General education requirements are a high school diploma and at least two years of college. Many employers, including banks, appraisal firms, and federal agencies, require a bachelor's degree. A degree in real estate or valuation sciences is useful but not required. Valuable college courses include business administration, economics, agriculture, mathematics, architecture, engineering, and writing.
Getting the Job
College placement offices may be helpful in finding entry-level positions for individuals interested in real estate appraising. After gaining the necessary experience and obtaining a license, candidates can apply directly to companies that employ real estate appraisers. Public and private employment agencies, newspaper want ads, and Internet job sites often list openings. Prospective appraisers interested in local, state, or federal government positions should apply to their local civil service agency for further information.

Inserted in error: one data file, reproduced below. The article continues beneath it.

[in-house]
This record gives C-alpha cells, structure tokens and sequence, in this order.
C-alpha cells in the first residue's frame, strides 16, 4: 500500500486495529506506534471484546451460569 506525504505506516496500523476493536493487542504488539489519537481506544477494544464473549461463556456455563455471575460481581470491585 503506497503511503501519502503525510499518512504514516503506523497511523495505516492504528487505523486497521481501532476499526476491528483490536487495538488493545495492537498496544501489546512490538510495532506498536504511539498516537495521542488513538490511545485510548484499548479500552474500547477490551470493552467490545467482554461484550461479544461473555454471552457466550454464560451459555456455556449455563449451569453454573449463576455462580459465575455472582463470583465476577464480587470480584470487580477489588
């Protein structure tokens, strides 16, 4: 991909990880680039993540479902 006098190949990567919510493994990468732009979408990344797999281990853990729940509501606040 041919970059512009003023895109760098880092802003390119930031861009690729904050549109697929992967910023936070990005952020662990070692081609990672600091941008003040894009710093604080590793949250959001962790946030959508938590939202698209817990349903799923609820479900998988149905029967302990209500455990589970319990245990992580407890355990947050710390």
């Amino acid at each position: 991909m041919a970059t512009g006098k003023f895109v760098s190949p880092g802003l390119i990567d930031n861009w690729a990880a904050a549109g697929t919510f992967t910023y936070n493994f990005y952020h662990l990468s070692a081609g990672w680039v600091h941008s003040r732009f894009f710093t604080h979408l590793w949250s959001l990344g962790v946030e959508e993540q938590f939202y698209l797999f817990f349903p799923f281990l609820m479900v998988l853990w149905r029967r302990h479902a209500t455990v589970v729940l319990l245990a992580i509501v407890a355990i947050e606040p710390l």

Advancement Possibilities and Employment Outlook
Qualified real estate appraisers with experience may become senior appraisers or senior real estate analysts. Some appraisers may advance by becoming specialists in a particular kind of property, such as industrial or agricultural property. Those with at least a bachelor's degree may move into management positions in commercial banks.